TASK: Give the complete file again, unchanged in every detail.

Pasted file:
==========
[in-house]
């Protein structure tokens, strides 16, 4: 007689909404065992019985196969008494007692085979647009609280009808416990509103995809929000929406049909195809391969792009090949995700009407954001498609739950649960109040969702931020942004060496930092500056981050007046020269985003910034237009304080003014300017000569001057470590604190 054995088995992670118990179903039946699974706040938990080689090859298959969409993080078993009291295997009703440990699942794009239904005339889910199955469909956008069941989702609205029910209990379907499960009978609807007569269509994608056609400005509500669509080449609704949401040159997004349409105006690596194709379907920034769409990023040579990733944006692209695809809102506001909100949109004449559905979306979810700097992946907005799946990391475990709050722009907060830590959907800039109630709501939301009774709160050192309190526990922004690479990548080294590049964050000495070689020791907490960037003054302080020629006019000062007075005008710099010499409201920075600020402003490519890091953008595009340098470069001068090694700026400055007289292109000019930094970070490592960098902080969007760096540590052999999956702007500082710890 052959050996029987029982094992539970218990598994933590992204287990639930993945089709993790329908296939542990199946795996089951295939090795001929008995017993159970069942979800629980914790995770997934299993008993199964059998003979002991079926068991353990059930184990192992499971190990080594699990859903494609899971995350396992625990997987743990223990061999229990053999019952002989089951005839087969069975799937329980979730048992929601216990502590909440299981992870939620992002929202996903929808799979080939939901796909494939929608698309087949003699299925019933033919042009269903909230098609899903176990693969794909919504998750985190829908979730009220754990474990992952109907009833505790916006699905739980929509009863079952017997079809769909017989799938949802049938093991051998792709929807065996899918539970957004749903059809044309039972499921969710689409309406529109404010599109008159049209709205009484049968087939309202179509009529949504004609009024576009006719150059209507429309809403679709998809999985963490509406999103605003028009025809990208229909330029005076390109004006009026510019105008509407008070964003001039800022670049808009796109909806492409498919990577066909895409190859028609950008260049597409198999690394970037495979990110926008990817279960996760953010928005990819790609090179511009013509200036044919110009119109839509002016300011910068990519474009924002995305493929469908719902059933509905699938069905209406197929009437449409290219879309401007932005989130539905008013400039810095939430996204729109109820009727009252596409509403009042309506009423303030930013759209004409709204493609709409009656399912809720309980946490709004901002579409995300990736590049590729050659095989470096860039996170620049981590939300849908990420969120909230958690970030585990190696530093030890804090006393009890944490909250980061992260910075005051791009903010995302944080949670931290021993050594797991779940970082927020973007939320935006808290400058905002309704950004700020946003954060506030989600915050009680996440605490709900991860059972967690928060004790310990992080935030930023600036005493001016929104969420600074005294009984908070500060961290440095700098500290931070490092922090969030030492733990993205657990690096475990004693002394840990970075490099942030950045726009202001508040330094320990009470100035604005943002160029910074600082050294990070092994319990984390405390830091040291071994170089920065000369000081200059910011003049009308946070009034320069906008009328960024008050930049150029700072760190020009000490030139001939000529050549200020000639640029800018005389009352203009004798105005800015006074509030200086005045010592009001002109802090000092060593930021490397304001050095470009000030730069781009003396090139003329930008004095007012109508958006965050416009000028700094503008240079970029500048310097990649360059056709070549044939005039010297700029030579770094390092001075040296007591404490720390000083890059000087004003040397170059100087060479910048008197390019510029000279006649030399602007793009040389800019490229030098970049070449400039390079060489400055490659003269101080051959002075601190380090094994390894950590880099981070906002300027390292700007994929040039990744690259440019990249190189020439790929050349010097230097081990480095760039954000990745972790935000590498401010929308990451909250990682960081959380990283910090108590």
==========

[in-house]
């Protein structure tokens, strides 16, 4: 007689909404065992019985196969008494007692085979647009609280009808416990509103995809929000929406049909195809391969792009090949995700009407954001498609739950649960109040969702931020942004060496930092500056981050007046020269985003910034237009304080003014300017000569001057470590604190 054995088995992670118990179903039946699974706040938990080689090859298959969409993080078993009291295997009703440990699942794009239904005339889910199955469909956008069941989702609205029910209990379907499960009978609807007569269509994608056609400005509500669509080449609704949401040159997004349409105006690596194709379907920034769409990023040579990733944006692209695809809102506001909100949109004449559905979306979810700097992946907005799946990391475990709050722009907060830590959907800039109630709501939301009774709160050192309190526990922004690479990548080294590049964050000495070689020791907490960037003054302080020629006019000062007075005008710099010499409201920075600020402003490519890091953008595009340098470069001068090694700026400055007289292109000019930094970070490592960098902080969007760096540590052999999956702007500082710890 052959050996029987029982094992539970218990598994933590992204287990639930993945089709993790329908296939542990199946795996089951295939090795001929008995017993159970069942979800629980914790995770997934299993008993199964059998003979002991079926068991353990059930184990192992499971190990080594699990859903494609899971995350396992625990997987743990223990061999229990053999019952002989089951005839087969069975799937329980979730048992929601216990502590909440299981992870939620992002929202996903929808799979080939939901796909494939929608698309087949003699299925019933033919042009269903909230098609899903176990693969794909919504998750985190829908979730009220754990474990992952109907009833505790916006699905739980929509009863079952017997079809769909017989799938949802049938093991051998792709929807065996899918539970957004749903059809044309039972499921969710689409309406529109404010599109008159049209709205009484049968087939309202179509009529949504004609009024576009006719150059209507429309809403679709998809999985963490509406999103605003028009025809990208229909330029005076390109004006009026510019105008509407008070964003001039800022670049808009796109909806492409498919990577066909895409190859028609950008260049597409198999690394970037495979990110926008990817279960996760953010928005990819790609090179511009013509200036044919110009119109839509002016300011910068990519474009924002995305493929469908719902059933509905699938069905209406197929009437449409290219879309401007932005989130539905008013400039810095939430996204729109109820009727009252596409509403009042309506009423303030930013759209004409709204493609709409009656399912809720309980946490709004901002579409995300990736590049590729050659095989470096860039996170620049981590939300849908990420969120909230958690970030585990190696530093030890804090006393009890944490909250980061992260910075005051791009903010995302944080949670931290021993050594797991779940970082927020973007939320935006808290400058905002309704950004700020946003954060506030989600915050009680996440605490709900991860059972967690928060004790310990992080935030930023600036005493001016929104969420600074005294009984908070500060961290440095700098500290931070490092922090969030030492733990993205657990690096475990004693002394840990970075490099942030950045726009202001508040330094320990009470100035604005943002160029910074600082050294990070092994319990984390405390830091040291071994170089920065000369000081200059910011003049009308946070009034320069906008009328960024008050930049150029700072760190020009000490030139001939000529050549200020000639640029800018005389009352203009004798105005800015006074509030200086005045010592009001002109802090000092060593930021490397304001050095470009000030730069781009003396090139003329930008004095007012109508958006965050416009000028700094503008240079970029500048310097990649360059056709070549044939005039010297700029030579770094390092001075040296007591404490720390000083890059000087004003040397170059100087060479910048008197390019510029000279006649030399602007793009040389800019490229030098970049070449400039390079060489400055490659003269101080051959002075601190380090094994390894950590880099981070906002300027390292700007994929040039990744690259440019990249190189020439790929050349010097230097081990480095760039954000990745972790935000590498401010929308990451909250990682960081959380990283910090108590």